I dare say if I was into Gentle Giant back in the 70’s I would of brought both the albums Giant For A Day and Civilian in the hope that they would of returned back to their norm. I often brought albums back then of my favourite artists without even hearing a track, and as rule was not that disappointed either. But later on in the late 70’s and 80’s most of them had changed their style to some extent even the likes of Genesis and Yes and they were much more disappointing indeed.
As with any album I have never heard before I will always play it at least 7 times before writing a review about it. I do not think you can honestly judge any album by just giving it one spin or even two or three spins for that matter. Although the album we have here is pretty much more straight forward music and it’s not really like an album one has to grow into by giving it more spins.
Those type of albums will speak to you differently the more attention you give to them, and that is where you will reap the reward from them by doing so. They are also the most likely albums to stand their test of time as well. An album like Giant For A Day is not gonna say anything different to you by giving it more spins like I did here.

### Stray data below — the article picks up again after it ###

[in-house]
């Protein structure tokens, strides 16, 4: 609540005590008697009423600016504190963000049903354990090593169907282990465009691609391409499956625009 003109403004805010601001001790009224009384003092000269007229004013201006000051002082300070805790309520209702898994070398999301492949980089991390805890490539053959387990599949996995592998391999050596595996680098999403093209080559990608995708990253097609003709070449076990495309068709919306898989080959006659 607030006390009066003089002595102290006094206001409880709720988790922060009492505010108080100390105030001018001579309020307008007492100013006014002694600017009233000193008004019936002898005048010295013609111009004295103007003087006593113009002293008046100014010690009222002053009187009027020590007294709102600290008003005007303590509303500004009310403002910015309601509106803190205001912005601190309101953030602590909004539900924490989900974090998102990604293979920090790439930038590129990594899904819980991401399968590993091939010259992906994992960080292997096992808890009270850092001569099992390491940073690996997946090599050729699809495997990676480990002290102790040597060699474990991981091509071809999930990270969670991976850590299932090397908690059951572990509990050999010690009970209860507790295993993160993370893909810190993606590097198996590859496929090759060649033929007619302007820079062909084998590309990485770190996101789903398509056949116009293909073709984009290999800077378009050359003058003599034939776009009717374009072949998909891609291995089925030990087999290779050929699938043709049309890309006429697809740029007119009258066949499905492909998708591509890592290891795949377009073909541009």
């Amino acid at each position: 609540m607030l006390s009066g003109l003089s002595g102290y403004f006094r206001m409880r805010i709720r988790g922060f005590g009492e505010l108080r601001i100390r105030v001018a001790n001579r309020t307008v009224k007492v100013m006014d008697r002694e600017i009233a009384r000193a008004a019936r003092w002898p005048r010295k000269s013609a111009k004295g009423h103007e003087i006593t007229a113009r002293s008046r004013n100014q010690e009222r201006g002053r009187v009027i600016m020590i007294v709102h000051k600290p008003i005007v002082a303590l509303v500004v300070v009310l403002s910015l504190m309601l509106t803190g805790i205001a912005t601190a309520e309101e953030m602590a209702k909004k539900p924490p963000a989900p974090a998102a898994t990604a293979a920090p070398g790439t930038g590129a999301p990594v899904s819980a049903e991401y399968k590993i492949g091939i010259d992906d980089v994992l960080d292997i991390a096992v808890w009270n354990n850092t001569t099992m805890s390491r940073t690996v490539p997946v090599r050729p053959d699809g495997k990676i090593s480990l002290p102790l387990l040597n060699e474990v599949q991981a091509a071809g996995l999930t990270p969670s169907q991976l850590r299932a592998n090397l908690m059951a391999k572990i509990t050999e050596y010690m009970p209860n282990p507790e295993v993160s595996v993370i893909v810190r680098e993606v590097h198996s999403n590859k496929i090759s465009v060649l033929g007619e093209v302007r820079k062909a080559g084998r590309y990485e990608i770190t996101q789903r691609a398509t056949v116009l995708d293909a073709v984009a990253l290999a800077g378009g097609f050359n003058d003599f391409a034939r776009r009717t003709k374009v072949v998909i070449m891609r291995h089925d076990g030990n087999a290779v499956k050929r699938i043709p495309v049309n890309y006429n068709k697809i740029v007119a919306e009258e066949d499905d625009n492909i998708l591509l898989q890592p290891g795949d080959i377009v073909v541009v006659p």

Like I said in my review of The Missing Piece that there is no doubt that Gentle Giant had the ability to write some good pop songs. Giant For A Day is another album that does contain perhaps a couple of well written songs, but does not really say a lot more I am afraid.
For those who were into Gentle Giant way before this album came out, it’s easy to see why an album like this got voted as their worst, and gave it a very low score rating. But I would of also thought for those few who brought this album first, they still would not of gave it that much of an higher score either.